Psalm 19 also picks up where Genesis 1 leaves off. There the connection between creation and God’s speech is given a little twist. In verses 1–6 it is creation that does the talking, speaking of the God who spoke it into existence:

Day after day they pour forth speech;
  night after night they reveal knowledge.
They have no speech, they use no words;
  no sound is heard from them.
Yet their voice goes out into all the earth,
  their words to the ends of the world.
Psalm 19:2–4, NIVUK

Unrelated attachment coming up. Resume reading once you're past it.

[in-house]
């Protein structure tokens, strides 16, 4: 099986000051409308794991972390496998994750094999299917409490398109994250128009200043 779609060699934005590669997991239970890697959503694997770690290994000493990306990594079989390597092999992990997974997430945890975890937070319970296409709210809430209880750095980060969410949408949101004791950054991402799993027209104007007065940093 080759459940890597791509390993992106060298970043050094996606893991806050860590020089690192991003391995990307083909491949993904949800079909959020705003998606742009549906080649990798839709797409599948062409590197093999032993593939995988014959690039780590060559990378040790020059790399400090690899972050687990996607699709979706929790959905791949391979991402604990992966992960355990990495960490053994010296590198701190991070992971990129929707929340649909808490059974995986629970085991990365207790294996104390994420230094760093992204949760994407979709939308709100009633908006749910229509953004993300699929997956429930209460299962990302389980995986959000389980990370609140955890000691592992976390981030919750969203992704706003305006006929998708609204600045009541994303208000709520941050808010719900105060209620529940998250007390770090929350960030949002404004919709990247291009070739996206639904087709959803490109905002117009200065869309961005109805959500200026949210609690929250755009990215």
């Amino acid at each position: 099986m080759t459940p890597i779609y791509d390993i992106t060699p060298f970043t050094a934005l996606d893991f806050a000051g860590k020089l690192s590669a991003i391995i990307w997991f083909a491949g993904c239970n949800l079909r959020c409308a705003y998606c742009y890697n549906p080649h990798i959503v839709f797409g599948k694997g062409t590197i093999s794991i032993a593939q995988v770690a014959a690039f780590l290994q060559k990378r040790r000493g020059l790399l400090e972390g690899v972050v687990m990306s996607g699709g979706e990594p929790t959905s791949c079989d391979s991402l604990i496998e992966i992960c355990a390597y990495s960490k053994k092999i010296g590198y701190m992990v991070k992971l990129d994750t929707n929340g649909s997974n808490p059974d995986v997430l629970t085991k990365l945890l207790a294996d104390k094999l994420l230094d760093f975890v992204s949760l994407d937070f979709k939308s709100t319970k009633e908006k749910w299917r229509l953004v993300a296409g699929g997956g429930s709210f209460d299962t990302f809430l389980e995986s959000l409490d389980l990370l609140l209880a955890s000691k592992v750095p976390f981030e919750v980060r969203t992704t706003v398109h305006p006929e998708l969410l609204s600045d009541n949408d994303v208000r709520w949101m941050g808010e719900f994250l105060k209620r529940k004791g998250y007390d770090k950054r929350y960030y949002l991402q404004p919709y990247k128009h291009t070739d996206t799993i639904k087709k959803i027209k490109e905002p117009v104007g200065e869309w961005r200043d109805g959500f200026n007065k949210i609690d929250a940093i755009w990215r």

These verses push the speech metaphor to breaking point. This is both ‘speech’ (v.2) and ‘not speech’ (v.3). This recognition that we are both dealing with a metaphor and stretching it to its limit is vitally important. We are dealing with poetic (but nevertheless true) ideas in all their richness. Neither Genesis 1 nor Psalm 19 provide literal accounts of creation being spoken into existence or creation testifying to its creator. We have something that is mysteriously difficult to pin down. We have language grappling with the undeniable reality of creation as observable fact—testifying in some sense to the creator. This is a testimony that can’t be otherwise, a worldview that accepts creation without creator makes no sense here. This is a working hypothesis that explains the universe in all its wonder and magnificence. This is no mechanistic account of the way things are, or the way things came to be. This is faith seeking understanding—a faith and an understanding that is more than two millennia old but we each should make afresh day-by-day.